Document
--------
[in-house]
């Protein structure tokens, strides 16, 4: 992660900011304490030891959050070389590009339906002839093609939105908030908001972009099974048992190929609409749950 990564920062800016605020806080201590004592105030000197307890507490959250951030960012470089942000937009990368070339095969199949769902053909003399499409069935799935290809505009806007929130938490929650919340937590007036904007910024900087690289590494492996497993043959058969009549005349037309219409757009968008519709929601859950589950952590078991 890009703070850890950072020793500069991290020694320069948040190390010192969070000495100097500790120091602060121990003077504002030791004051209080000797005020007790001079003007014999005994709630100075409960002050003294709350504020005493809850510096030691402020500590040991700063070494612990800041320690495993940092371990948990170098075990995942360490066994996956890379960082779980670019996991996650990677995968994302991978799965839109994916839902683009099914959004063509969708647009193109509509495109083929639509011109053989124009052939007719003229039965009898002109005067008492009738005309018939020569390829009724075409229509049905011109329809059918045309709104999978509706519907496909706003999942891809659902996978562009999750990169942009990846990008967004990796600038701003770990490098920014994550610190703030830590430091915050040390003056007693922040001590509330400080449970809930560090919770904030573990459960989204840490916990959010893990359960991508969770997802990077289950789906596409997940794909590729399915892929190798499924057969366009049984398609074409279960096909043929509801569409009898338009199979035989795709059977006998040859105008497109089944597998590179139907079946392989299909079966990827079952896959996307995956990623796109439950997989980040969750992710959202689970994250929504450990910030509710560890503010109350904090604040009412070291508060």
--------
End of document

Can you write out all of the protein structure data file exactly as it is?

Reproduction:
[in-house]
């Protein structure tokens, strides 16, 4: 992660900011304490030891959050070389590009339906002839093609939105908030908001972009099974048992190929609409749950 990564920062800016605020806080201590004592105030000197307890507490959250951030960012470089942000937009990368070339095969199949769902053909003399499409069935799935290809505009806007929130938490929650919340937590007036904007910024900087690289590494492996497993043959058969009549005349037309219409757009968008519709929601859950589950952590078991 890009703070850890950072020793500069991290020694320069948040190390010192969070000495100097500790120091602060121990003077504002030791004051209080000797005020007790001079003007014999005994709630100075409960002050003294709350504020005493809850510096030691402020500590040991700063070494612990800041320690495993940092371990948990170098075990995942360490066994996956890379960082779980670019996991996650990677995968994302991978799965839109994916839902683009099914959004063509969708647009193109509509495109083929639509011109053989124009052939007719003229039965009898002109005067008492009738005309018939020569390829009724075409229509049905011109329809059918045309709104999978509706519907496909706003999942891809659902996978562009999750990169942009990846990008967004990796600038701003770990490098920014994550610190703030830590430091915050040390003056007693922040001590509330400080449970809930560090919770904030573990459960989204840490916990959010893990359960991508969770997802990077289950789906596409997940794909590729399915892929190798499924057969366009049984398609074409279960096909043929509801569409009898338009199979035989795709059977006998040859105008497109089944597998590179139907079946392989299909079966990827079952896959996307995956990623796109439950997989980040969750992710959202689970994250929504450990910030509710560890503010109350904090604040009412070291508060």